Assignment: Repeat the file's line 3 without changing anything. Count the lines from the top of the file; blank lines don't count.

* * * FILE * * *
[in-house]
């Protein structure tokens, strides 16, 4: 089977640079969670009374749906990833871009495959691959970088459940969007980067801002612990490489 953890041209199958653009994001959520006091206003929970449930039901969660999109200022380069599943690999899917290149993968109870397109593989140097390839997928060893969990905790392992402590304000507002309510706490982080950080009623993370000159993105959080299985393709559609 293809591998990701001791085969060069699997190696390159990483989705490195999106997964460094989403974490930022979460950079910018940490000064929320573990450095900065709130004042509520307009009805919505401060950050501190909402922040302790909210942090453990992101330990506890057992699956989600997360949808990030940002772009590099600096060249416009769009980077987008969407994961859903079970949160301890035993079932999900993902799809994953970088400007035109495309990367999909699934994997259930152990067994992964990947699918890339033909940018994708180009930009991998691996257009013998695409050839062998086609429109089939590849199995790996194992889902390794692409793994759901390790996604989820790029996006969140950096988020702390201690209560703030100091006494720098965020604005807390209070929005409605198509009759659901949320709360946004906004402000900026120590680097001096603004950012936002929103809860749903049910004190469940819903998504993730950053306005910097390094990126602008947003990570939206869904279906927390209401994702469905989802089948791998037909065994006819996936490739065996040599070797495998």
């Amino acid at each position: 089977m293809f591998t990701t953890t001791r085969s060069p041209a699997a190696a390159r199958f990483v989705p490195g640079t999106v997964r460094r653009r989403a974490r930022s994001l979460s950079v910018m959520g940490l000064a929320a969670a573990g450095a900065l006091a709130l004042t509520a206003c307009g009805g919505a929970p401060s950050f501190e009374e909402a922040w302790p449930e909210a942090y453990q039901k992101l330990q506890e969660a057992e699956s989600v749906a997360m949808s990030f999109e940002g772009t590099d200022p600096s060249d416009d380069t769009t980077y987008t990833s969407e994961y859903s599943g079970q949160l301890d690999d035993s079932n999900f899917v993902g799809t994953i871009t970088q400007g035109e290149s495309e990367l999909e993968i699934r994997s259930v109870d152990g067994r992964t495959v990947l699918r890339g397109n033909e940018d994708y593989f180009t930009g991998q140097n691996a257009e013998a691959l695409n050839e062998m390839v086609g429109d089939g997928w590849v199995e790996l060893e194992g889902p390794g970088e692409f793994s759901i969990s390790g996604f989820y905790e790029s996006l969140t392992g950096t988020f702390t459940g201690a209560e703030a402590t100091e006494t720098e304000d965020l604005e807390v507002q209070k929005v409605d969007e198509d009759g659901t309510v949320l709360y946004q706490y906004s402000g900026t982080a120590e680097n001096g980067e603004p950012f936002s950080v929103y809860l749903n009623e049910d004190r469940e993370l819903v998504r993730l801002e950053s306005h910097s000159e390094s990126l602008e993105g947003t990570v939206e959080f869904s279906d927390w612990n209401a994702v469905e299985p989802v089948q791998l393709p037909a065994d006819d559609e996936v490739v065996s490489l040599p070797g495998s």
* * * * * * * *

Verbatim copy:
């Amino acid at each position: 089977m293809f591998t990701t953890t001791r085969s060069p041209a699997a190696a390159r199958f990483v989705p490195g640079t999106v997964r460094r653009r989403a974490r930022s994001l979460s950079v910018m959520g940490l000064a929320a969670a573990g450095a900065l006091a709130l004042t509520a206003c307009g009805g919505a929970p401060s950050f501190e009374e909402a922040w302790p449930e909210a942090y453990q039901k992101l330990q506890e969660a057992e699956s989600v749906a997360m949808s990030f999109e940002g772009t590099d200022p600096s060249d416009d380069t769009t980077y987008t990833s969407e994961y859903s599943g079970q949160l301890d690999d035993s079932n999900f899917v993902g799809t994953i871009t970088q400007g035109e290149s495309e990367l999909e993968i699934r994997s259930v109870d152990g067994r992964t495959v990947l699918r890339g397109n033909e940018d994708y593989f180009t930009g991998q140097n691996a257009e013998a691959l695409n050839e062998m390839v086609g429109d089939g997928w590849v199995e790996l060893e194992g889902p390794g970088e692409f793994s759901i969990s390790g996604f989820y905790e790029s996006l969140t392992g950096t988020f702390t459940g201690a209560e703030a402590t100091e006494t720098e304000d965020l604005e807390v507002q209070k929005v409605d969007e198509d009759g659901t309510v949320l709360y946004q706490y906004s402000g900026t982080a120590e680097n001096g980067e603004p950012f936002s950080v929103y809860l749903n009623e049910d004190r469940e993370l819903v998504r993730l801002e950053s306005h910097s000159e390094s990126l602008e993105g947003t990570v939206e959080f869904s279906d927390w612990n209401a994702v469905e299985p989802v089948q791998l393709p037909a065994d006819d559609e996936v490739v065996s490489l040599p070797g495998s």